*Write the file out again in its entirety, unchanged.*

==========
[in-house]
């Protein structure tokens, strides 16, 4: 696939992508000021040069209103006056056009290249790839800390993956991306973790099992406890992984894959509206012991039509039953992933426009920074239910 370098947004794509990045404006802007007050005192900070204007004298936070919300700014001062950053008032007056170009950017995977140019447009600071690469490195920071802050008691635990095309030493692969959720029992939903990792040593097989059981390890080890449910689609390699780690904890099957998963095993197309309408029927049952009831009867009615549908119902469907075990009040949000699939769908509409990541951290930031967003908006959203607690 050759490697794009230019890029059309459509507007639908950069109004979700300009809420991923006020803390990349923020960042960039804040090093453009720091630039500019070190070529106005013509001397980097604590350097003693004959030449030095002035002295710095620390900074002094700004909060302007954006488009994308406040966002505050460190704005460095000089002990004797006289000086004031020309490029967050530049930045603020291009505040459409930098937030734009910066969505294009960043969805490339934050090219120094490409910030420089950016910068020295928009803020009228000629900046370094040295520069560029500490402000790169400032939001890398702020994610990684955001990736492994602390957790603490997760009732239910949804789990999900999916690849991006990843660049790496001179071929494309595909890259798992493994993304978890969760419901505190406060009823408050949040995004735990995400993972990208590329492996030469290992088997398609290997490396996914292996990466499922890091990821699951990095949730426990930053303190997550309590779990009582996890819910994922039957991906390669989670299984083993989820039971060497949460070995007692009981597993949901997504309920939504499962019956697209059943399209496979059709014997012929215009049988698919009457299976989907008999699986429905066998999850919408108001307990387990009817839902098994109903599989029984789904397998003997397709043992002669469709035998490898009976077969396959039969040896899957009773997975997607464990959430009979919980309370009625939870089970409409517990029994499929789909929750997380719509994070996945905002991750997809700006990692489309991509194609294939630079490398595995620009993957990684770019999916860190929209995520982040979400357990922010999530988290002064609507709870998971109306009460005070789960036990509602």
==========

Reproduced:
[in-house]
């Protein structure tokens, strides 16, 4: 696939992508000021040069209103006056056009290249790839800390993956991306973790099992406890992984894959509206012991039509039953992933426009920074239910 370098947004794509990045404006802007007050005192900070204007004298936070919300700014001062950053008032007056170009950017995977140019447009600071690469490195920071802050008691635990095309030493692969959720029992939903990792040593097989059981390890080890449910689609390699780690904890099957998963095993197309309408029927049952009831009867009615549908119902469907075990009040949000699939769908509409990541951290930031967003908006959203607690 050759490697794009230019890029059309459509507007639908950069109004979700300009809420991923006020803390990349923020960042960039804040090093453009720091630039500019070190070529106005013509001397980097604590350097003693004959030449030095002035002295710095620390900074002094700004909060302007954006488009994308406040966002505050460190704005460095000089002990004797006289000086004031020309490029967050530049930045603020291009505040459409930098937030734009910066969505294009960043969805490339934050090219120094490409910030420089950016910068020295928009803020009228000629900046370094040295520069560029500490402000790169400032939001890398702020994610990684955001990736492994602390957790603490997760009732239910949804789990999900999916690849991006990843660049790496001179071929494309595909890259798992493994993304978890969760419901505190406060009823408050949040995004735990995400993972990208590329492996030469290992088997398609290997490396996914292996990466499922890091990821699951990095949730426990930053303190997550309590779990009582996890819910994922039957991906390669989670299984083993989820039971060497949460070995007692009981597993949901997504309920939504499962019956697209059943399209496979059709014997012929215009049988698919009457299976989907008999699986429905066998999850919408108001307990387990009817839902098994109903599989029984789904397998003997397709043992002669469709035998490898009976077969396959039969040896899957009773997975997607464990959430009979919980309370009625939870089970409409517990029994499929789909929750997380719509994070996945905002991750997809700006990692489309991509194609294939630079490398595995620009993957990684770019999916860190929209995520982040979400357990922010999530988290002064609507709870998971109306009460005070789960036990509602």